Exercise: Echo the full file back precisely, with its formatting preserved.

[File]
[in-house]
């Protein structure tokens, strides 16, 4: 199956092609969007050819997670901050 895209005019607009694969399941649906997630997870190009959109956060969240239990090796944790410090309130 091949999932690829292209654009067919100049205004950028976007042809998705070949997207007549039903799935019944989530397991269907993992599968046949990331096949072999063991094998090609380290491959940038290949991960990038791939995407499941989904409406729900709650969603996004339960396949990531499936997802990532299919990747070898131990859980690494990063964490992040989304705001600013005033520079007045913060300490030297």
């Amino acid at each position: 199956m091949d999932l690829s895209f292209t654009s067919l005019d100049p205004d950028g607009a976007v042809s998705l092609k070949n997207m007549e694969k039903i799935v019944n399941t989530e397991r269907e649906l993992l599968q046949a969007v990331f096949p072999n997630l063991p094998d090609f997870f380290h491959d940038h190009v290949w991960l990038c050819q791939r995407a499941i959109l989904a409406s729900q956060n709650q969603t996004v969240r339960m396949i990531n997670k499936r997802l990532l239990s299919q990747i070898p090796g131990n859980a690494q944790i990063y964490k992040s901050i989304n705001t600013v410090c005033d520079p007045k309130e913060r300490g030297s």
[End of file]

[in-house]
């Protein structure tokens, strides 16, 4: 199956092609969007050819997670901050 895209005019607009694969399941649906997630997870190009959109956060969240239990090796944790410090309130 091949999932690829292209654009067919100049205004950028976007042809998705070949997207007549039903799935019944989530397991269907993992599968046949990331096949072999063991094998090609380290491959940038290949991960990038791939995407499941989904409406729900709650969603996004339960396949990531499936997802990532299919990747070898131990859980690494990063964490992040989304705001600013005033520079007045913060300490030297």
């Amino acid at each position: 199956m091949d999932l690829s895209f292209t654009s067919l005019d100049p205004d950028g607009a976007v042809s998705l092609k070949n997207m007549e694969k039903i799935v019944n399941t989530e397991r269907e649906l993992l599968q046949a969007v990331f096949p072999n997630l063991p094998d090609f997870f380290h491959d940038h190009v290949w991960l990038c050819q791939r995407a499941i959109l989904a409406s729900q956060n709650q969603t996004v969240r339960m396949i990531n997670k499936r997802l990532l239990s299919q990747i070898p090796g131990n859980a690494q944790i990063y964490k992040s901050i989304n705001t600013v410090c005033d520079p007045k309130e913060r300490g030297s």